When her two-year commitment as a Peace Corps volunteer in Ethiopia begins in January, Cynthia Uwicyeza ’16 will develop public-health projects focused on water, sanitation and hygiene, as well as educational initiatives promoting reproductive health.
Uwicyeza, who graduated with a B.A. in public policy with a concentration in healthcare policy and biology, is the fifth HWS graduate to be accepted into the Peace Corps this year. She joins classmates Elizabeth C. Lunderman ’16 and Thomas A. Ramage ’16, and alums Eliss Mañon ’14 and Tess M. O’Leary ’14. Lunderman and Ramage will serve as teachers in Tanzania and China respectively. Mañon will serve in Peru, O’Leary in the Dominican Republic, both as youth development volunteers.
Born in Rwanda, Uwicyeza has a longstanding interest in public service and ties to East Africa.
At HWS, she developed her passion for service as a volunteer at the Boys and Girls Club — “both a humbling and a teaching experience,” she says — and as a member of the Latin American Organization and Sankofa: The Black Students’ Union.
Program Manager of Global and Community Leadership Programs for the Centennial Center for Leadership Solomé Rose first sparked Uwicyeza’s interest in the Peace Corps while she was enrolled in the CCL’s Global Leadership Program, “Beyond Borders.” “[Solomé Rose] knew how much I wanted to be involved in volunteer services and field work,” explains Uwicyeza, who also credits cross-cultural chats at the Office of Intercultural Affairs and discussions with alums about their Peace Corps service.
“I want to give back to my community,” she says. “I am looking forward to reconnecting with my African roots.”
Uwicyeza’s work will contribute to the Peace Corps’ broader efforts in Ethiopia, which include reforestation, agroforestry, watershed protection and sustainable agricultural practices, as well as educational programs centered on English proficiency, library development and gender-empowerment clubs.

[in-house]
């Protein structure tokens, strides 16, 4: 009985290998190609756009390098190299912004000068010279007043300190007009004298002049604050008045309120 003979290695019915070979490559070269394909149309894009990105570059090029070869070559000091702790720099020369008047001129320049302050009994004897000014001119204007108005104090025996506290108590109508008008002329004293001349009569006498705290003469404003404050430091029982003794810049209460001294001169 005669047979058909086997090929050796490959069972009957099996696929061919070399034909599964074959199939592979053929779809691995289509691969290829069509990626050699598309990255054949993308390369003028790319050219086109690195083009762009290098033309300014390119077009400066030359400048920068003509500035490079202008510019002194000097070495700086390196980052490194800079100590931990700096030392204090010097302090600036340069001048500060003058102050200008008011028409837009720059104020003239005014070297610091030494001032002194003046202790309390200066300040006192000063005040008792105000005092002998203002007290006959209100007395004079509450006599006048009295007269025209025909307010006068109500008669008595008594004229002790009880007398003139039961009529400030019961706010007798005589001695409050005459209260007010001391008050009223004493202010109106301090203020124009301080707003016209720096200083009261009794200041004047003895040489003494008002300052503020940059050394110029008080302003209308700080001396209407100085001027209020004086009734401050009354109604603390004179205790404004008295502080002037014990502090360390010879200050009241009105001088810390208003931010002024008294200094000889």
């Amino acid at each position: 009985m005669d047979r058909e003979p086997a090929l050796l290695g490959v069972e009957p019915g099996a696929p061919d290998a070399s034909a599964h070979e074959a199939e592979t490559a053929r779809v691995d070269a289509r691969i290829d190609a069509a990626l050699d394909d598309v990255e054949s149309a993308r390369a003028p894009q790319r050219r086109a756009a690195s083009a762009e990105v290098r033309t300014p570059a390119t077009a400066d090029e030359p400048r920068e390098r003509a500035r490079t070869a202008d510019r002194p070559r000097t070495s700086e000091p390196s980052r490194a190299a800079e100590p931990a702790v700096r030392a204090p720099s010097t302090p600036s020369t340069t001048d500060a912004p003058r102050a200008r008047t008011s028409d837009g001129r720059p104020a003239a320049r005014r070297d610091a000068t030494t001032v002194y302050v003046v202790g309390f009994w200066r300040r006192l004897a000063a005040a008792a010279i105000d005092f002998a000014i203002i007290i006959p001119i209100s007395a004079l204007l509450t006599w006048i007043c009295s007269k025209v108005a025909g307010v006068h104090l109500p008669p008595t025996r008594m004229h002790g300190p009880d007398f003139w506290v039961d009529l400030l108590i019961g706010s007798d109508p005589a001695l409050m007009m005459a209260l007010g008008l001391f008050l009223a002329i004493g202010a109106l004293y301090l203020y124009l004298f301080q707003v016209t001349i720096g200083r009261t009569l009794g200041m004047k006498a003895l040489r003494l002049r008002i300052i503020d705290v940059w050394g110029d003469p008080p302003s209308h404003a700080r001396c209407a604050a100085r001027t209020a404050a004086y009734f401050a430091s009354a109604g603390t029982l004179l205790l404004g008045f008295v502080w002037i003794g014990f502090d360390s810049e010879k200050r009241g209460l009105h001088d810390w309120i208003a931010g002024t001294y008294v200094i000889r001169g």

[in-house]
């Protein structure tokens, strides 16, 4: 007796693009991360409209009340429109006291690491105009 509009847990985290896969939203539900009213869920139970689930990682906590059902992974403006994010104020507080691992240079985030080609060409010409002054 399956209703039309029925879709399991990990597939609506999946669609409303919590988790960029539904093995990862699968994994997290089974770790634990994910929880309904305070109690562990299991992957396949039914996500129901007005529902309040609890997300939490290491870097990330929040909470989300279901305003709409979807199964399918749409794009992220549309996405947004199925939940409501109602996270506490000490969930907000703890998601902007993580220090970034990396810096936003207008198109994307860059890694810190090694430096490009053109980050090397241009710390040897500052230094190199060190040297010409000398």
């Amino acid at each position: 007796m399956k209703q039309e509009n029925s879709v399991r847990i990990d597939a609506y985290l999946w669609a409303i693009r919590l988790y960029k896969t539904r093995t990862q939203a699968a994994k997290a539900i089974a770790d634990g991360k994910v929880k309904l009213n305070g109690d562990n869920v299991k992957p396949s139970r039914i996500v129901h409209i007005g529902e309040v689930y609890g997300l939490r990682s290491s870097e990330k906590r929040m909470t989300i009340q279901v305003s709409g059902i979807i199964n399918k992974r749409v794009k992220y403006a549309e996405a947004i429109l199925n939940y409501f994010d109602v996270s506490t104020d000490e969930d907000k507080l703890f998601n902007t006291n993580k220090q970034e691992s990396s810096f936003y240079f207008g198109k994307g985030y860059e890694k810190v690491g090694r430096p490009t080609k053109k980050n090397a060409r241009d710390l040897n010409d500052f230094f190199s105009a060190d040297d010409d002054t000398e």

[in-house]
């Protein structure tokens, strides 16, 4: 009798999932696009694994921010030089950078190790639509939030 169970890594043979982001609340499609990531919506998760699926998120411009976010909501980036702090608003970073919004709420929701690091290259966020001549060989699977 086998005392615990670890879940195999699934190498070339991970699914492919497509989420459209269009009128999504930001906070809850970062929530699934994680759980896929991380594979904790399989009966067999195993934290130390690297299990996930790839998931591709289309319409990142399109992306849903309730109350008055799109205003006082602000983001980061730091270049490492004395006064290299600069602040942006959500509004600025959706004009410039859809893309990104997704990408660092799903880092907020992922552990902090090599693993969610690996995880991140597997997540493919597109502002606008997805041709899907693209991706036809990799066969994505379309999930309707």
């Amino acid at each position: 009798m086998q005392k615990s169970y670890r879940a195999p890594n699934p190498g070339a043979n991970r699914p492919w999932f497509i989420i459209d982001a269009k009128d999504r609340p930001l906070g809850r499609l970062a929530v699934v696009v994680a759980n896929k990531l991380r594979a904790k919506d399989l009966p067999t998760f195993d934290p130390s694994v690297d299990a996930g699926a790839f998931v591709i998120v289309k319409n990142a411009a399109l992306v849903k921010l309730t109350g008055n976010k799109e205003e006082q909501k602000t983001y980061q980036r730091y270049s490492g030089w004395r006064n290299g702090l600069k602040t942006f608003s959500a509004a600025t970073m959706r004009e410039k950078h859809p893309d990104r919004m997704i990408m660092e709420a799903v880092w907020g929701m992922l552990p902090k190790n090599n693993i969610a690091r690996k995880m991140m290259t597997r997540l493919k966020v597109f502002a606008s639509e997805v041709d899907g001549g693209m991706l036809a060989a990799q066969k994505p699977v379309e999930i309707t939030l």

Her commitment is the latest example of the longstanding relationship between the Colleges and the national organization. President Mark D. Gearan served as Peace Corps Director from 1995-1998, and in addition to the five HWS alums who joined the Peace Corps in 2016, four graduates elected to serve in 2015, adding to a long list of alums and faculty who have served.
In June, the organization celebrated the 20th anniversary of Peace Corps Response, which sends highly-skilled volunteers on short-term, high-impact service assignments to communities in moments of critical need, often in times of crisis. The program, formerly called Crisis Corps, was founded by Gearan during his tenure as director.
Established in 1961, the Peace Corps dispatches thousands of volunteers abroad each year to serve at the grassroots level and develop sustainable solutions that address challenges in agriculture, community economic development, education, environment, health and youth development. After completing the highly selective and prestigious program, Peace Corps alums often become leaders in their chosen fields, frequently related to public service and international affairs.